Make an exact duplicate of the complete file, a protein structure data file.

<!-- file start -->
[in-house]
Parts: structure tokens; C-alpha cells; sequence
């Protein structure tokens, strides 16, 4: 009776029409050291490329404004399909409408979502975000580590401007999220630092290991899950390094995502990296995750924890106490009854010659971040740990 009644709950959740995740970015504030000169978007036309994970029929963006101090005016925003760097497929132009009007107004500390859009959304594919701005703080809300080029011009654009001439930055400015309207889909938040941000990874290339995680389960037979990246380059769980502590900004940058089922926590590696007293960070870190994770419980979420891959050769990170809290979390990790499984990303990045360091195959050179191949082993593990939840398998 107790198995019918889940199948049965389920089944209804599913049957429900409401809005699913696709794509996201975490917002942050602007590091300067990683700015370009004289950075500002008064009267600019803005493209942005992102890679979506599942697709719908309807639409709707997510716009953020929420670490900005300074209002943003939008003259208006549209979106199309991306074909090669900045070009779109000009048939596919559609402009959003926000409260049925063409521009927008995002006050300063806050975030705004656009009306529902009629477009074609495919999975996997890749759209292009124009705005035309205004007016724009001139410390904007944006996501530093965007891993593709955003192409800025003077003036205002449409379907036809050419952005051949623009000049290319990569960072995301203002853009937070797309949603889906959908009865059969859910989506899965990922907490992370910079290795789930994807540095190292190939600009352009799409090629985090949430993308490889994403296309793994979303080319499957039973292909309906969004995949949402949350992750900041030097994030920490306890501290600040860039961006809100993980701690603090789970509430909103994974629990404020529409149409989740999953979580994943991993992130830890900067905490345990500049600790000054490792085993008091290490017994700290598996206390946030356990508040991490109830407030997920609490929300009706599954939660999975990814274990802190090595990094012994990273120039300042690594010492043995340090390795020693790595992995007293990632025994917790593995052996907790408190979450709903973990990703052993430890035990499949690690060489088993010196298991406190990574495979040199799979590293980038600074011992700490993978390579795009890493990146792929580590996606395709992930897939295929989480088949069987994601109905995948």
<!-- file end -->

[in-house]
Parts: structure tokens; C-alpha cells; sequence
């Protein structure tokens, strides 16, 4: 009776029409050291490329404004399909409408979502975000580590401007999220630092290991899950390094995502990296995750924890106490009854010659971040740990 009644709950959740995740970015504030000169978007036309994970029929963006101090005016925003760097497929132009009007107004500390859009959304594919701005703080809300080029011009654009001439930055400015309207889909938040941000990874290339995680389960037979990246380059769980502590900004940058089922926590590696007293960070870190994770419980979420891959050769990170809290979390990790499984990303990045360091195959050179191949082993593990939840398998 107790198995019918889940199948049965389920089944209804599913049957429900409401809005699913696709794509996201975490917002942050602007590091300067990683700015370009004289950075500002008064009267600019803005493209942005992102890679979506599942697709719908309807639409709707997510716009953020929420670490900005300074209002943003939008003259208006549209979106199309991306074909090669900045070009779109000009048939596919559609402009959003926000409260049925063409521009927008995002006050300063806050975030705004656009009306529902009629477009074609495919999975996997890749759209292009124009705005035309205004007016724009001139410390904007944006996501530093965007891993593709955003192409800025003077003036205002449409379907036809050419952005051949623009000049290319990569960072995301203002853009937070797309949603889906959908009865059969859910989506899965990922907490992370910079290795789930994807540095190292190939600009352009799409090629985090949430993308490889994403296309793994979303080319499957039973292909309906969004995949949402949350992750900041030097994030920490306890501290600040860039961006809100993980701690603090789970509430909103994974629990404020529409149409989740999953979580994943991993992130830890900067905490345990500049600790000054490792085993008091290490017994700290598996206390946030356990508040991490109830407030997920609490929300009706599954939660999975990814274990802190090595990094012994990273120039300042690594010492043995340090390795020693790595992995007293990632025994917790593995052996907790408190979450709903973990990703052993430890035990499949690690060489088993010196298991406190990574495979040199799979590293980038600074011992700490993978390579795009890493990146792929580590996606395709992930897939295929989480088949069987994601109905995948």